" . . . It's a convergence of factors all at once: The government is unraveling, the economy is hurting our supporters and now you have not only the decline on Wall Street but also this fraud. It's a perfect storm . . ."
Letters to the editor
This past September, the Bureau of Jewish Education of Greater Los Angeles, the Zimmer Children's Museum and representatives of more than 70 other organizations attended a seminar for nonprofits that I conducted at The Jewish Federation of Greater Los Angeles.
Not long ago, Tali Pressman, 24, found herself sitting in a room full of civically minded young Jews in Los Angeles -- that elusive demographic of 20- to 30-somethings targeted by so many religious and political recruiters.
The goal: How to better collaborate and organize their diverse work for nonprofits and Jewish communal services in the city.
Faced with a pension shortfall of $20 million, the organized Jewish community's largest philanthropy finds itself forced to divert millions of donor dollars to employee retirement benefits, rather than to needed social services.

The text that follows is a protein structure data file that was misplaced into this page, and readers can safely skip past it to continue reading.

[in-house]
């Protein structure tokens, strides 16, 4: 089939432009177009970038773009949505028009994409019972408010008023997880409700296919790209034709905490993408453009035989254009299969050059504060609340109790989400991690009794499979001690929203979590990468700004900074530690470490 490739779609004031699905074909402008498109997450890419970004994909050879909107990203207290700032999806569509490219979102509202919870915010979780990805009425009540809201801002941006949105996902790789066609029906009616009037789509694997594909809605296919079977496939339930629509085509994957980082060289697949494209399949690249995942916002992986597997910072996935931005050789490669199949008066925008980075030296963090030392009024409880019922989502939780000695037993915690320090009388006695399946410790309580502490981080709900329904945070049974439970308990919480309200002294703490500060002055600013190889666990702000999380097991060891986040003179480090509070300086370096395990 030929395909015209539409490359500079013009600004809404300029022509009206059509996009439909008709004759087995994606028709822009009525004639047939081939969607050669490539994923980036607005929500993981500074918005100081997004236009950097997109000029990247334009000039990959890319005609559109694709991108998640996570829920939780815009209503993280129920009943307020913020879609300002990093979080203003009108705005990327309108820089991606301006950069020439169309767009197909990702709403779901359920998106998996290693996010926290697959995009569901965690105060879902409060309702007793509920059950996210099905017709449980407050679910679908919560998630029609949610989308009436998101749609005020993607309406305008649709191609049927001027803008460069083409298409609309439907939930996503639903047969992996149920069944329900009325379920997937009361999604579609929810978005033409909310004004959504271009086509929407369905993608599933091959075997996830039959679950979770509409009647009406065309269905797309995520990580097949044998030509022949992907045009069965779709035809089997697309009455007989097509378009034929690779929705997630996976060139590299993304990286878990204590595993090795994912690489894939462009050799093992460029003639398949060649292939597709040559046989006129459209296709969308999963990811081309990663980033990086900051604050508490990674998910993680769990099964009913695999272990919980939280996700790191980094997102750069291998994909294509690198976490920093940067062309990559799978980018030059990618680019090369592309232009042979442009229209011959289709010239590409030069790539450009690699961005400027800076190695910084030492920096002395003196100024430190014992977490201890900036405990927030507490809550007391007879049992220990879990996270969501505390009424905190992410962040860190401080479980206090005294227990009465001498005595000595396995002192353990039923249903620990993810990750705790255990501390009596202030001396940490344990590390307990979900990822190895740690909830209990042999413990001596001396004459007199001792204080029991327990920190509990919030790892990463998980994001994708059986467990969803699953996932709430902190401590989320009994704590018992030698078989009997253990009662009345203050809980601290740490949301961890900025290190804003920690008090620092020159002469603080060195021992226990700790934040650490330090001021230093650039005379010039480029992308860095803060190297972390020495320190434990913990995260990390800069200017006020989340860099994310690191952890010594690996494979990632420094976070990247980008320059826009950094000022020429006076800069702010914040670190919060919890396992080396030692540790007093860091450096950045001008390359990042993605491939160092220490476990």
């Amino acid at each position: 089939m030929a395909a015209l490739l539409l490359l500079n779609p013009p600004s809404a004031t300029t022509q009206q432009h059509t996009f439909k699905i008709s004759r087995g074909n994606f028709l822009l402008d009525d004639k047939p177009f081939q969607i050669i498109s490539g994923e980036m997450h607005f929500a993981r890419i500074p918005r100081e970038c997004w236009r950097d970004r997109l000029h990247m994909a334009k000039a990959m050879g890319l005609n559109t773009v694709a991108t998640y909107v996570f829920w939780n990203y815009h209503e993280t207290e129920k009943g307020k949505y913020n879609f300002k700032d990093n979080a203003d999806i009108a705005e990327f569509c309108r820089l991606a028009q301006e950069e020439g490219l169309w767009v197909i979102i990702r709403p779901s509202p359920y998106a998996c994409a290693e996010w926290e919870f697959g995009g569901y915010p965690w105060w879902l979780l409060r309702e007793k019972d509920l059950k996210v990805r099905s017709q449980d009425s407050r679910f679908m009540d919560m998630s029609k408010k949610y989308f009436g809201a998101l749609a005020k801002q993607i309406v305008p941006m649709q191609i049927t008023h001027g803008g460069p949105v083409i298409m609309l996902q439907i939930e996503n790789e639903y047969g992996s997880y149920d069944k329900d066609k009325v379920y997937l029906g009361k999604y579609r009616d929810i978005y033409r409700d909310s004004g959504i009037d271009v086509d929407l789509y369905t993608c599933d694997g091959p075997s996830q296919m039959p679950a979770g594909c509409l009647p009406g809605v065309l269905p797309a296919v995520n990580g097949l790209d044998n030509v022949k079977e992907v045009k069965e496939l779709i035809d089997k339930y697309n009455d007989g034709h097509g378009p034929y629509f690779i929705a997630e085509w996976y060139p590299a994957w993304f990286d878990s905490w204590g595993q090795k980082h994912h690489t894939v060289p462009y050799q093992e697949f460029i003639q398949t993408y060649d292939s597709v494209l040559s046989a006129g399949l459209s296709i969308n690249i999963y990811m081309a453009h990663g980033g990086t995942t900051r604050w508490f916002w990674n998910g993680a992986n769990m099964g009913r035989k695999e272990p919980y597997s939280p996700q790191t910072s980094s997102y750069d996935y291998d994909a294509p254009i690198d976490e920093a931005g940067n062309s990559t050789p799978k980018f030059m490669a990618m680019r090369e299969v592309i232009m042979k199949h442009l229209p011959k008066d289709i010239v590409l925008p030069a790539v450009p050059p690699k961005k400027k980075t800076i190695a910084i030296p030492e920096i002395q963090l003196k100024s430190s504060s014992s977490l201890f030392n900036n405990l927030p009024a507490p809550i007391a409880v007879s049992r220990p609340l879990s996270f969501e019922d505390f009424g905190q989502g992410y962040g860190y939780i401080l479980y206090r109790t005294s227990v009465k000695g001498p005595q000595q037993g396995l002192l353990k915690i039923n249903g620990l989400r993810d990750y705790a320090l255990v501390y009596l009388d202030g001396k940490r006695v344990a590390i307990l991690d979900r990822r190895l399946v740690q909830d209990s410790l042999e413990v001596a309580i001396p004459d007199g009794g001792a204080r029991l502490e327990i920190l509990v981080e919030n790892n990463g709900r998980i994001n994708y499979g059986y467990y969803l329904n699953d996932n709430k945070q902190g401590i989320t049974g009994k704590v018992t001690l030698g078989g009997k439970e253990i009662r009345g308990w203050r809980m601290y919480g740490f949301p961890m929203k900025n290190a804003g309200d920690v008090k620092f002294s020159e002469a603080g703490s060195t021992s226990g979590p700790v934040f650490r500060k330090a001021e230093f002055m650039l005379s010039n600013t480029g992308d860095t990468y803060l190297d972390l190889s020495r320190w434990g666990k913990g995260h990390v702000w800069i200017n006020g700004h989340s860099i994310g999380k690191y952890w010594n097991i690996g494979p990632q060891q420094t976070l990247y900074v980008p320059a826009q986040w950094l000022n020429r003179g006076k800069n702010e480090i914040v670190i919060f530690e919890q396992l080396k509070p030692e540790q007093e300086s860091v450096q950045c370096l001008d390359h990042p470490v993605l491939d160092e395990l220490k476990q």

When the stock market entered bear territory last month, individual investors weren't the only ones taking note. The continued softening of the market can also have a major effect on nonprofit organizations, many of which have benefited greatly from an exceptional run during the past five years.
While it's still too early to tell how the recent changes will affect Jewish nonprofits in Los Angeles, fundraisers at some of the city's largest philanthropic organizations say they're not worried yet.